Evaluation of incremental reactivity and its uncertainty in Southern California

Environ Sci Technol. 2003 Apr 15;37(8):1598-608. doi: 10.1021/es026174t.


The incremental reactivity (IR) and relative incremental reactivity (RIR) of carbon monoxide and 30 individual volatile organic compounds (VOC) were estimated for the South Coast Air Basin using two photochemical air quality models: a 3-D, grid-based model and a vertically resolved trajectory model. Both models include an extended version of the SAPRC99 chemical mechanism. For the 3-D modeling, the decoupled direct method (DDM-3D) was used to assess reactivities. The trajectory model was applied to estimate uncertainties in reactivities due to uncertainties in chemical rate parameters, deposition parameters, and emission rates using Monte Carlo analysis with Latin hypercube sampling. For most VOC, RIRs were found to be consistent in rankings with those produced by Carter using a box model. However, 3-D simulations show that coastal regions, upwind of most of the emissions, have comparatively low IR but higher RIR than predicted by box models for C4-C5 alkenes and carbonyls that initiate the production of HOx radicals. Biogenic VOC emissions were found to have a lower RIR than predicted by box model estimates, because emissions of these VOC were mostly downwind of the areas of primary ozone production. Uncertainties in RIR of individual VOC were found to be dominated by uncertainties in the rate parameters of their primary oxidation reactions. The coefficient of variation (COV) of most RIR values ranged from 20% to 30%, whereas the COV of absolute incremental reactivity ranged from about 30% to 40%. In general, uncertainty and variability both decreased when relative rather than absolute reactivity metrics were used.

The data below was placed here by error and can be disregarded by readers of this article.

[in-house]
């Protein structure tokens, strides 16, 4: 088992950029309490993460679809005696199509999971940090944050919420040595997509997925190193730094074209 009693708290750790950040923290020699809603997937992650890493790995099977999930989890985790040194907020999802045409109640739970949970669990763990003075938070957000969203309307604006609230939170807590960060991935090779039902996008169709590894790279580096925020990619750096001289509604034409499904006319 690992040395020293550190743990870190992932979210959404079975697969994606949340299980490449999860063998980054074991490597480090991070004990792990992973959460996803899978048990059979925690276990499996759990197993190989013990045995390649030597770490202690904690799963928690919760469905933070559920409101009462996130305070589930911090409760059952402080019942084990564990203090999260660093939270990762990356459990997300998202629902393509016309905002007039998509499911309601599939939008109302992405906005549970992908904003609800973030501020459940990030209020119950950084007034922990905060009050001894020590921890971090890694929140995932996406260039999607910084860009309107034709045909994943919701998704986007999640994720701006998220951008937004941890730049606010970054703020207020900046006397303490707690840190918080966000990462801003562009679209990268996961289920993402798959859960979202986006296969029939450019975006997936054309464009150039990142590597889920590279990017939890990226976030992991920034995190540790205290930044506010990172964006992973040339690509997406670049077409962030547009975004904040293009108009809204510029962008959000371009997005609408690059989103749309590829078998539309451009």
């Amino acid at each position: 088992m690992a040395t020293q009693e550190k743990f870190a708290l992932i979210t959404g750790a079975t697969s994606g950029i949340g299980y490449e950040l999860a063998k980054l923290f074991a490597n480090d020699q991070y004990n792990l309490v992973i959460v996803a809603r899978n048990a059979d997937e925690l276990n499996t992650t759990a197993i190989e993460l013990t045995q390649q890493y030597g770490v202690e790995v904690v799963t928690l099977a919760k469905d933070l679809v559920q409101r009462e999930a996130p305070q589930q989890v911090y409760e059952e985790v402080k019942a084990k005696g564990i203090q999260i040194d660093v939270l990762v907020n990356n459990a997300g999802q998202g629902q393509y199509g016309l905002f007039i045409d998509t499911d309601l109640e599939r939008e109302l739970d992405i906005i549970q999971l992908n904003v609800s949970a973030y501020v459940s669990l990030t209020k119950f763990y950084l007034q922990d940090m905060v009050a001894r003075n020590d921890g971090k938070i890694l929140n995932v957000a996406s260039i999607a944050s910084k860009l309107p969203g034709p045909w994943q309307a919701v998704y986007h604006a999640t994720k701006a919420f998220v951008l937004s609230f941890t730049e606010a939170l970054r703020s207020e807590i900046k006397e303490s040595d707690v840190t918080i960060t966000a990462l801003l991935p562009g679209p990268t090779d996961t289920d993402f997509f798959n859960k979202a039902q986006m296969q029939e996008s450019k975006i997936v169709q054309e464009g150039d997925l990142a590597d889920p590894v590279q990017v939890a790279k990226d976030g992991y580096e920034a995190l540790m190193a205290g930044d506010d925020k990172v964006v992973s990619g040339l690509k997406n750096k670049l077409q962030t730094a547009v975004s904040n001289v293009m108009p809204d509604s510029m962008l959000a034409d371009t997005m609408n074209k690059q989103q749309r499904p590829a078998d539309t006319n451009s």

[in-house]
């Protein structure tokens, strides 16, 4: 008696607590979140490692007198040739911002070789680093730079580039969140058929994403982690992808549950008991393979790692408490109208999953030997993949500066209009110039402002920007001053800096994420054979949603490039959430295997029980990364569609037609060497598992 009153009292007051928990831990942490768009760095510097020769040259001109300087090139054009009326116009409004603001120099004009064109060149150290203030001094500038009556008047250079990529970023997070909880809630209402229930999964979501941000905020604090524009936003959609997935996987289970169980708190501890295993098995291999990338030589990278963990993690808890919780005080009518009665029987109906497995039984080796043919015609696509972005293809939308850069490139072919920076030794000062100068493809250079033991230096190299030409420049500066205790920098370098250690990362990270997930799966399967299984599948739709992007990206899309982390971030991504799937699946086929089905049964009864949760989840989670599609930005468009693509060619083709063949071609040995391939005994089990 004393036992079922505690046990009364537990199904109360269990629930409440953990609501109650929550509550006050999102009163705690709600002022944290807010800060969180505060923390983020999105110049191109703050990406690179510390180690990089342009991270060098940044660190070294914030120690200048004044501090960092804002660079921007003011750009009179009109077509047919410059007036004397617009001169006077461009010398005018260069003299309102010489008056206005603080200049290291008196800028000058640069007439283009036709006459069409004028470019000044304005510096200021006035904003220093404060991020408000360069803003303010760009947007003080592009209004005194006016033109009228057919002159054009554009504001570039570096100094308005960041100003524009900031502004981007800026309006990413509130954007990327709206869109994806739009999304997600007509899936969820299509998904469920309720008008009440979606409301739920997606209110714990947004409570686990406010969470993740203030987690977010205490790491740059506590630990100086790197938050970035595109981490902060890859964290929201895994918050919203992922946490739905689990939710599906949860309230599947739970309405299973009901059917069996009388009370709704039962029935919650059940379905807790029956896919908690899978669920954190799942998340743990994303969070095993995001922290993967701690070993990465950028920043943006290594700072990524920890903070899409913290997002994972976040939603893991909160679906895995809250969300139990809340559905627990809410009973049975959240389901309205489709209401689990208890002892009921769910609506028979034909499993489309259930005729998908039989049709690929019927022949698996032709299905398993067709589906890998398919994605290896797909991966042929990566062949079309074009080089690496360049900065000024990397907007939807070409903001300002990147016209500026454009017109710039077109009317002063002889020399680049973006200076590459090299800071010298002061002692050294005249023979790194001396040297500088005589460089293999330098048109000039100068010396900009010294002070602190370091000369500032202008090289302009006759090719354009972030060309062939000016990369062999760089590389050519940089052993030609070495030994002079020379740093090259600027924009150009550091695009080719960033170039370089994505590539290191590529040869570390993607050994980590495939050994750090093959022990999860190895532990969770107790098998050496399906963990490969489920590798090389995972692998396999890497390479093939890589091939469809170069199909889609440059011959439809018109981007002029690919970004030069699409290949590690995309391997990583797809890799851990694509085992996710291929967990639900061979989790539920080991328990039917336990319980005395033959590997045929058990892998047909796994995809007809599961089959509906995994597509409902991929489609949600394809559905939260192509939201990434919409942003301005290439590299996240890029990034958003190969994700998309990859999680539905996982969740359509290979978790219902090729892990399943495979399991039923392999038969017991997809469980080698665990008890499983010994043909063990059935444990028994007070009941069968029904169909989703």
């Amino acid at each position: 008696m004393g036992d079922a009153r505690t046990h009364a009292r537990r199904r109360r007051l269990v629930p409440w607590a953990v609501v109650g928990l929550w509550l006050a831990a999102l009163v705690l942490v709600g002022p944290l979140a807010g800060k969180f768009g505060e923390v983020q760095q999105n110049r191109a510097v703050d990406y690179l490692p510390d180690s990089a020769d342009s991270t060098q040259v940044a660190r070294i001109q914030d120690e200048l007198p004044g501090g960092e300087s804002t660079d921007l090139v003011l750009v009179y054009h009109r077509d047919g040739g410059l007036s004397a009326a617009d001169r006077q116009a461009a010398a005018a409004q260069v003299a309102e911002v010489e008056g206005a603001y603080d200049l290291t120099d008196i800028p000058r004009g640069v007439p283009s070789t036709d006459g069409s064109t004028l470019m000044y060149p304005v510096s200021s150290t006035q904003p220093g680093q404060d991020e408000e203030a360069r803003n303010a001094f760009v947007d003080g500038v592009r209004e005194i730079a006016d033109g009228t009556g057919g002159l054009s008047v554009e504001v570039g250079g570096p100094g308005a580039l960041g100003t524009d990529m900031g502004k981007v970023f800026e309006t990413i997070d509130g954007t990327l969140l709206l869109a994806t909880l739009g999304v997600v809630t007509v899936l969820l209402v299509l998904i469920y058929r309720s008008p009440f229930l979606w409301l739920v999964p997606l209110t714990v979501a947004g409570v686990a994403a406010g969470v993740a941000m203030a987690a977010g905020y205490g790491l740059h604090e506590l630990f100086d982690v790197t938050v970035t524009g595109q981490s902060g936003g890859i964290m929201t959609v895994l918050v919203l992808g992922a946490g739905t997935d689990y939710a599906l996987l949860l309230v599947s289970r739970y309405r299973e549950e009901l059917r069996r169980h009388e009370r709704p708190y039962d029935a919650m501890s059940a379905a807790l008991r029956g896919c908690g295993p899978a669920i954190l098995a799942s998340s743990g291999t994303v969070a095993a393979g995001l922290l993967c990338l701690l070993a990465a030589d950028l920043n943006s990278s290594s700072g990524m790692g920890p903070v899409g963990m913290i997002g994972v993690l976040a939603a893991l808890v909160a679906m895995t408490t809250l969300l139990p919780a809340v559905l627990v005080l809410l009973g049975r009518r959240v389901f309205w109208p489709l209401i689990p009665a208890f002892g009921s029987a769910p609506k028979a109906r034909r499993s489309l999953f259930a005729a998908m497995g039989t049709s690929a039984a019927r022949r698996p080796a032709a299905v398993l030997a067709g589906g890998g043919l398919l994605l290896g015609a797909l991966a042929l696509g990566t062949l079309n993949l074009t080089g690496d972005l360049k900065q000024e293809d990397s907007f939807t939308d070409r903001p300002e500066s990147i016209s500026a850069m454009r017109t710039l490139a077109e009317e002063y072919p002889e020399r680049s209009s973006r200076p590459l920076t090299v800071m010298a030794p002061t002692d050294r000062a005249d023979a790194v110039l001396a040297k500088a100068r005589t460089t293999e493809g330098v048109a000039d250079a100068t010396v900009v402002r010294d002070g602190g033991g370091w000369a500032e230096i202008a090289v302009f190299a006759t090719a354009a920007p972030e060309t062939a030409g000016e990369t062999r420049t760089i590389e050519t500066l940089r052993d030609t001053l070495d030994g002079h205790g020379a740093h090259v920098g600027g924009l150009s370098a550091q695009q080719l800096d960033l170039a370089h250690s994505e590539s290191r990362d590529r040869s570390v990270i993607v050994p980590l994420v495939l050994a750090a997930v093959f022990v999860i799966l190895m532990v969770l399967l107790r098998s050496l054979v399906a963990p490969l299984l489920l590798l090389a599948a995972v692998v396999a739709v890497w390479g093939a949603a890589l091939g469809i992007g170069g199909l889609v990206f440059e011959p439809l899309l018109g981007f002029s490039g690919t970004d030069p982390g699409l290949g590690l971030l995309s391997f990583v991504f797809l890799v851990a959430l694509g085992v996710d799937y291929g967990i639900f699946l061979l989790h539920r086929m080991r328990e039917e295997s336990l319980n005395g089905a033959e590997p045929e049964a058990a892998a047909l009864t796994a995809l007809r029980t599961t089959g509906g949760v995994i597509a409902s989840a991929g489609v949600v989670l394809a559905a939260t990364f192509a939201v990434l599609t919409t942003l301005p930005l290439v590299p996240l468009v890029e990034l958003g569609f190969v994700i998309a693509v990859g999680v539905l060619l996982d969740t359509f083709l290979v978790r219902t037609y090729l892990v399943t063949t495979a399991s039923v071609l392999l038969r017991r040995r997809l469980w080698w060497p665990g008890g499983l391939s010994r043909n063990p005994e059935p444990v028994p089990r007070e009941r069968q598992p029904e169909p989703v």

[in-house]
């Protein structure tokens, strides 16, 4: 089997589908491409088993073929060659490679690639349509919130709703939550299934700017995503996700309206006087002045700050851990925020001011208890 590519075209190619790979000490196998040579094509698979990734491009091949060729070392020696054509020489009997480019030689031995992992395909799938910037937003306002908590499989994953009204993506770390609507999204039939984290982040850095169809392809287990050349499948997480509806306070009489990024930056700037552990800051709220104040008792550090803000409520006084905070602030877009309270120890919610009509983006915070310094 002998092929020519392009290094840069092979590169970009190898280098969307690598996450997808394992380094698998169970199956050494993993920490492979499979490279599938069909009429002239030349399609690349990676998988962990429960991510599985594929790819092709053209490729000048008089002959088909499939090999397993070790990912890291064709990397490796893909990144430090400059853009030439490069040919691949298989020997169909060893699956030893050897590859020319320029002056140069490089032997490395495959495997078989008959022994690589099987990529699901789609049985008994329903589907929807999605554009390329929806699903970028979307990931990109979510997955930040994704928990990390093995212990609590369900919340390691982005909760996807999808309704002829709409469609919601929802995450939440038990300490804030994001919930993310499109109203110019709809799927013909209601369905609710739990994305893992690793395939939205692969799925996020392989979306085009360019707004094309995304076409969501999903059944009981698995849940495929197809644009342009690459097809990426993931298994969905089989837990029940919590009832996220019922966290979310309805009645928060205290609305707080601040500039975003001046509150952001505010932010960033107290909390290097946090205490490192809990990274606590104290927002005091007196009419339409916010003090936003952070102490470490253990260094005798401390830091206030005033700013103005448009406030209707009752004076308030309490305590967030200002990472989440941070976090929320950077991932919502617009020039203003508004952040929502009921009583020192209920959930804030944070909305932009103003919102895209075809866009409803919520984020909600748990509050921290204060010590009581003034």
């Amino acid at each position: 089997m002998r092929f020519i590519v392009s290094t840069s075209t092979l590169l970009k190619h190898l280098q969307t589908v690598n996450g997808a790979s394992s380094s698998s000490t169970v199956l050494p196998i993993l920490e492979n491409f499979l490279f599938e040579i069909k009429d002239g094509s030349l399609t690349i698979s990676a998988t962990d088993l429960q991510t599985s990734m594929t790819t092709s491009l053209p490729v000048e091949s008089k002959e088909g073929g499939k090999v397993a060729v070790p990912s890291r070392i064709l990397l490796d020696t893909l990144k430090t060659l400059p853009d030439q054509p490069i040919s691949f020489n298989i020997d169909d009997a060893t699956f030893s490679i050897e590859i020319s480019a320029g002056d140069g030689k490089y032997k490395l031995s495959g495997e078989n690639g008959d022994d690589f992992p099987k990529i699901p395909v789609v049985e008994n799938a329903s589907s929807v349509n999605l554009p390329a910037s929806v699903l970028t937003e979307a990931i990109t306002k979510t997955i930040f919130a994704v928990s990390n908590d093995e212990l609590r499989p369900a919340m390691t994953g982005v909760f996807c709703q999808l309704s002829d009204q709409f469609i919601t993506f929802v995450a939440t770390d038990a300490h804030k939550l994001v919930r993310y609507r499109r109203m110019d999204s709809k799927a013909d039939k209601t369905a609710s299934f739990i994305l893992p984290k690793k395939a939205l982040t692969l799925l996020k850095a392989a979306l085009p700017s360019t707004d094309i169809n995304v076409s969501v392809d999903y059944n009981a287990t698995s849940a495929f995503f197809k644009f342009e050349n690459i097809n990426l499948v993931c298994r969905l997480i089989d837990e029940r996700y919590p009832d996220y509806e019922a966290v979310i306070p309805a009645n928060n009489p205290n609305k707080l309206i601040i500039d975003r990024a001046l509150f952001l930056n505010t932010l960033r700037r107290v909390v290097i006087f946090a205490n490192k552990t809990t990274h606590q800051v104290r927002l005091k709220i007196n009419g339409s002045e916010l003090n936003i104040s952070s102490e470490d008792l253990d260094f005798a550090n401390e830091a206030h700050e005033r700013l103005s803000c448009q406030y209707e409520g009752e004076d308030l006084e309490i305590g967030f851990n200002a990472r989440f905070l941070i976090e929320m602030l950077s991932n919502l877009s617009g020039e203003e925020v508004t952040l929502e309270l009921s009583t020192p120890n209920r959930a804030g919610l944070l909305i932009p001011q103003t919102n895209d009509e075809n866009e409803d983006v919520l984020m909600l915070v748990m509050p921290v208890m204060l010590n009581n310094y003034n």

Publication types

  • Evaluation Study
  • Research Support, Non-U.S. Gov't

MeSH terms

  • Air Pollutants / analysis*
  • California
  • Carbon Monoxide / analysis
  • Carbon Monoxide / chemistry*
  • Forecasting
  • Hydrocarbons / analysis
  • Hydrocarbons / chemistry*
  • Monte Carlo Method
  • Organic Chemicals / analysis
  • Photochemistry
  • Volatilization


  • Air Pollutants
  • Hydrocarbons
  • Organic Chemicals
  • Carbon Monoxide